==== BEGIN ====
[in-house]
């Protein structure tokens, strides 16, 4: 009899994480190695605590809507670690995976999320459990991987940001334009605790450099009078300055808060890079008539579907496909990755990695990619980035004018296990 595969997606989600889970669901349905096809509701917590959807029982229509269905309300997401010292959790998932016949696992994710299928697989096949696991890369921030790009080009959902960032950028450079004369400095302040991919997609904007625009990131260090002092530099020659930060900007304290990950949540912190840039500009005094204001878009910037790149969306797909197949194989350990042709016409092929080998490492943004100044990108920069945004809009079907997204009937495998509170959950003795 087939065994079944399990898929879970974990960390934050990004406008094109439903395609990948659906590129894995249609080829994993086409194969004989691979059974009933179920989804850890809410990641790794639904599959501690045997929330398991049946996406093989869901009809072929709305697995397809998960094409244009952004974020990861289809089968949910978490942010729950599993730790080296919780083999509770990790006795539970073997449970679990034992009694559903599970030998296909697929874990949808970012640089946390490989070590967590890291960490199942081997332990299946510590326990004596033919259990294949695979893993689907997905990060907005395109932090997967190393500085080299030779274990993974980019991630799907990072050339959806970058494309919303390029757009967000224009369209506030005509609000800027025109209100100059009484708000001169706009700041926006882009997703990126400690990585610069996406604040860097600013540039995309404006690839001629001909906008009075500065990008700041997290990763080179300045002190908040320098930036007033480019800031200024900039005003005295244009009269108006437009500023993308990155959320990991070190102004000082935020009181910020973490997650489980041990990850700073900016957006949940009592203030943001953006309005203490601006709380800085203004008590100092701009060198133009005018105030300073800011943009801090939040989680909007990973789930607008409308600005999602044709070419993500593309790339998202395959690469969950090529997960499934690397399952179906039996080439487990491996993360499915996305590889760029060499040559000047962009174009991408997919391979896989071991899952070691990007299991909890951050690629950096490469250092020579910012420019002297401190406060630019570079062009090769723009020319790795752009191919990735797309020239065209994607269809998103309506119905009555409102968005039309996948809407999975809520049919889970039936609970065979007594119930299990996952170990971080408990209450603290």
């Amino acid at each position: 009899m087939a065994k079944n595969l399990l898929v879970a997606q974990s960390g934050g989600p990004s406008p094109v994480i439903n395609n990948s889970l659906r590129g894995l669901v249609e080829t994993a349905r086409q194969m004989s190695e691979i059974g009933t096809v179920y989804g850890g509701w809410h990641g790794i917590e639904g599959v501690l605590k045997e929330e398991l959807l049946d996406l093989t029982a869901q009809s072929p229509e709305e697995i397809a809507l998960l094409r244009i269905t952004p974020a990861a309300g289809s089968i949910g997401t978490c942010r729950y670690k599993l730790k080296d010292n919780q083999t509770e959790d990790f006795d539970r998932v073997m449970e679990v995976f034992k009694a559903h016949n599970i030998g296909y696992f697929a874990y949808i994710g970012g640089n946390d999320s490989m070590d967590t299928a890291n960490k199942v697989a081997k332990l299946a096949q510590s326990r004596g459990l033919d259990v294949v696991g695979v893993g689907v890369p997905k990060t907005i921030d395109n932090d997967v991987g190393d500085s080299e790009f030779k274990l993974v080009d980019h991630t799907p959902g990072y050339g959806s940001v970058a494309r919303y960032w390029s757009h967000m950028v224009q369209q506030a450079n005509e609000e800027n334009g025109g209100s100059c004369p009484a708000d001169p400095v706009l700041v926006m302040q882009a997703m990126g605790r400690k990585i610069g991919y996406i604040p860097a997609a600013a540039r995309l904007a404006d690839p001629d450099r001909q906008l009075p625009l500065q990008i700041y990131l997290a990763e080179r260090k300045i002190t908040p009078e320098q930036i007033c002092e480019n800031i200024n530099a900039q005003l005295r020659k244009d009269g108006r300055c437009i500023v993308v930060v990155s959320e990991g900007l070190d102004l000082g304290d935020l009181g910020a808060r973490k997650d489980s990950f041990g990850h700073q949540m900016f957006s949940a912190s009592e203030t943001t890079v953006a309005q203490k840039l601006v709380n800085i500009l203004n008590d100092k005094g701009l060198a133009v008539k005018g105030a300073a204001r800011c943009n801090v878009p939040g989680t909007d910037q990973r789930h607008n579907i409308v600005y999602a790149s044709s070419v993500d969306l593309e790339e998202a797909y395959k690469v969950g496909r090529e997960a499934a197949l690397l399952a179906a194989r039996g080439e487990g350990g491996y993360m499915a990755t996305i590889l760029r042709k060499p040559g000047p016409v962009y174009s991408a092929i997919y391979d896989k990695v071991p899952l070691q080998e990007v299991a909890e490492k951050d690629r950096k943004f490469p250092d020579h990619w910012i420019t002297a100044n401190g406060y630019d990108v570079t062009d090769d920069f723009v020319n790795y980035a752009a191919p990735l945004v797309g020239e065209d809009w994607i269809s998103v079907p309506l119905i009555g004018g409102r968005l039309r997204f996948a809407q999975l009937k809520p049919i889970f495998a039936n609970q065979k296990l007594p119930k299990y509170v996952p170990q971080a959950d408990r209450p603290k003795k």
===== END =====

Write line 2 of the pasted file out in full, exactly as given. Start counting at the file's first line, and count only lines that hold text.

């Protein structure tokens, strides 16, 4: 009899994480190695605590809507670690995976999320459990991987940001334009605790450099009078300055808060890079008539579907496909990755990695990619980035004018296990 595969997606989600889970669901349905096809509701917590959807029982229509269905309300997401010292959790998932016949696992994710299928697989096949696991890369921030790009080009959902960032950028450079004369400095302040991919997609904007625009990131260090002092530099020659930060900007304290990950949540912190840039500009005094204001878009910037790149969306797909197949194989350990042709016409092929080998490492943004100044990108920069945004809009079907997204009937495998509170959950003795 087939065994079944399990898929879970974990960390934050990004406008094109439903395609990948659906590129894995249609080829994993086409194969004989691979059974009933179920989804850890809410990641790794639904599959501690045997929330398991049946996406093989869901009809072929709305697995397809998960094409244009952004974020990861289809089968949910978490942010729950599993730790080296919780083999509770990790006795539970073997449970679990034992009694559903599970030998296909697929874990949808970012640089946390490989070590967590890291960490199942081997332990299946510590326990004596033919259990294949695979893993689907997905990060907005395109932090997967190393500085080299030779274990993974980019991630799907990072050339959806970058494309919303390029757009967000224009369209506030005509609000800027025109209100100059009484708000001169706009700041926006882009997703990126400690990585610069996406604040860097600013540039995309404006690839001629001909906008009075500065990008700041997290990763080179300045002190908040320098930036007033480019800031200024900039005003005295244009009269108006437009500023993308990155959320990991070190102004000082935020009181910020973490997650489980041990990850700073900016957006949940009592203030943001953006309005203490601006709380800085203004008590100092701009060198133009005018105030300073800011943009801090939040989680909007990973789930607008409308600005999602044709070419993500593309790339998202395959690469969950090529997960499934690397399952179906039996080439487990491996993360499915996305590889760029060499040559000047962009174009991408997919391979896989071991899952070691990007299991909890951050690629950096490469250092020579910012420019002297401190406060630019570079062009090769723009020319790795752009191919990735797309020239065209994607269809998103309506119905009555409102968005039309996948809407999975809520049919889970039936609970065979007594119930299990996952170990971080408990209450603290």